This isn’t by any means a comprehensive list. Just the “top 10” compilation, if you will, from my personal experiences with those snooty, self-absorbed nincompoops….eh…no need to be uncivil — let’s just say “those unprofessional people.”

Have more tips? Do share.

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Winning isn’t everything

I’ve often wondered where our urge to win stems from. What prompts us to want to come first? Why is coming second or third not good enough?

As a kid, I was always taught that winning isn’t everything and yet when it came to class tests or sports meets, my parents would set the bar so high that, sometimes, it was almost impossible to reach.

As an abstract concept it worked well, but in reality, not so much.

When the report card came, instead of congratulating me on scoring 92 percent in the finals, my dad would ask, “Who came first?” followed by “How could she score 95 percent and you couldn’t?”

Dejected and teary-eyed I’d head to my room.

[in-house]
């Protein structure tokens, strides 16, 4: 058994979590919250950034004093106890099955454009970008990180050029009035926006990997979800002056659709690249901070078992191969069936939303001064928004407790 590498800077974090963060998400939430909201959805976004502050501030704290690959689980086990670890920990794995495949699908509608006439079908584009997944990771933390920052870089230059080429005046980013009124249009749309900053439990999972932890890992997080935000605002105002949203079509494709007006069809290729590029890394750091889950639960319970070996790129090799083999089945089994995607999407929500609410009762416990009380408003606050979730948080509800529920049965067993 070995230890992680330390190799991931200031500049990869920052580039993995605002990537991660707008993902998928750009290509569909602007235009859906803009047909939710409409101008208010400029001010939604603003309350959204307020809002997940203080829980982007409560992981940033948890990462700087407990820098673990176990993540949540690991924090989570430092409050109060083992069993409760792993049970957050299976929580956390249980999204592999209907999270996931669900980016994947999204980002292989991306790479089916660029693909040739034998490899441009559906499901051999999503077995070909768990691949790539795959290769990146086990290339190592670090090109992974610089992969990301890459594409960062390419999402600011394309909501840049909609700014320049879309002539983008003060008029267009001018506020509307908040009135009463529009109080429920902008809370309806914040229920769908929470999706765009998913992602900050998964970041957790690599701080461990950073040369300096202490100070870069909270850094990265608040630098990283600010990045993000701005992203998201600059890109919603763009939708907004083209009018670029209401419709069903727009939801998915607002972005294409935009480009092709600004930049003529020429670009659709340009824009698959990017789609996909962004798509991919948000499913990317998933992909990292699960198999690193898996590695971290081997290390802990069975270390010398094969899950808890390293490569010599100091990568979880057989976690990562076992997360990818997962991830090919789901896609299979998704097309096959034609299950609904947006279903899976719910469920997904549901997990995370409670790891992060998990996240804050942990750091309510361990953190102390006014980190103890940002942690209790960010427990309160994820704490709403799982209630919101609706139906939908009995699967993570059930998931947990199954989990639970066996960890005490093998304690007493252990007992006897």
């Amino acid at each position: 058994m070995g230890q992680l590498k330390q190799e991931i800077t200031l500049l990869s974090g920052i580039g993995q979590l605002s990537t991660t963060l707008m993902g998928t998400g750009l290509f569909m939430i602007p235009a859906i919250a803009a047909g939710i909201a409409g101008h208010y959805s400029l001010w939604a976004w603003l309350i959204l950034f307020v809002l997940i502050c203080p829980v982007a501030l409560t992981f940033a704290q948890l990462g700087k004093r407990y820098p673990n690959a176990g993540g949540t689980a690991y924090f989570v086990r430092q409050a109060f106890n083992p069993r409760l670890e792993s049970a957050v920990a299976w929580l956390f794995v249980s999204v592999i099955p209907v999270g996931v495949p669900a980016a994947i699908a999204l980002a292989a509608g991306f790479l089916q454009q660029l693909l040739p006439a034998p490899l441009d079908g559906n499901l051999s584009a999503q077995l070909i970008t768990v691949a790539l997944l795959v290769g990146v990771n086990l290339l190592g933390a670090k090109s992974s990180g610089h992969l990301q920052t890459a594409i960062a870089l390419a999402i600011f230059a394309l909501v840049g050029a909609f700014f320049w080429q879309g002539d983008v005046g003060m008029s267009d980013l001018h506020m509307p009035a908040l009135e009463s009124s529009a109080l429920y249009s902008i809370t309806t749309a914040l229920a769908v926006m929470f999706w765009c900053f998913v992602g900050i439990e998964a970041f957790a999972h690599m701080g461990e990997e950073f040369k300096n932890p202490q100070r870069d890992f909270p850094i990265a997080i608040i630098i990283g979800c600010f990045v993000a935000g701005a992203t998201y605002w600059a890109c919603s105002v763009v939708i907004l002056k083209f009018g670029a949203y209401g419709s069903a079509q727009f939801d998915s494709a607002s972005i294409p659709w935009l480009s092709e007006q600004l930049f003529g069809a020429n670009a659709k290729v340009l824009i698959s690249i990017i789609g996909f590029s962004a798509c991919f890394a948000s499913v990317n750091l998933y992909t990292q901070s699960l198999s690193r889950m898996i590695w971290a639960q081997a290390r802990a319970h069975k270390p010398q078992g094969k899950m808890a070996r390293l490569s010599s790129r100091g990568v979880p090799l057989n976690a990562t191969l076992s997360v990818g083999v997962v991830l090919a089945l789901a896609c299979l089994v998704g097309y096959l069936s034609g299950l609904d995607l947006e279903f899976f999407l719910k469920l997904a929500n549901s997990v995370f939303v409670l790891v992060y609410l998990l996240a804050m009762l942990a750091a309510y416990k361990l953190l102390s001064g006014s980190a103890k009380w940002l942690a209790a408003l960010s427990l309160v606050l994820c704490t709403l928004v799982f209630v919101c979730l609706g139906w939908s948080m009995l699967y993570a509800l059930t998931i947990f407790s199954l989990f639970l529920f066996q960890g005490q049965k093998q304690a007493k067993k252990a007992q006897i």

Later I would be taken out to dinner as a “treat” and mom and dad would look proudly at me, encouraging me to study harder, nudging me to go that extra mile.

I was a bright kid — they didn’t want to see my talent go waste. And they knew that out in the world, coming first was going to get me places. No one cared if you were one of the top three, let alone the top five, they reasoned.

Some children cheated — took little “chits” to class, had their art projects completed by their moms, indirectly bribed the teachers.

Because winning meant too much.

And since everyone was doing it, it was somehow justified.

So much for the mandatory moral science classes all of us attended.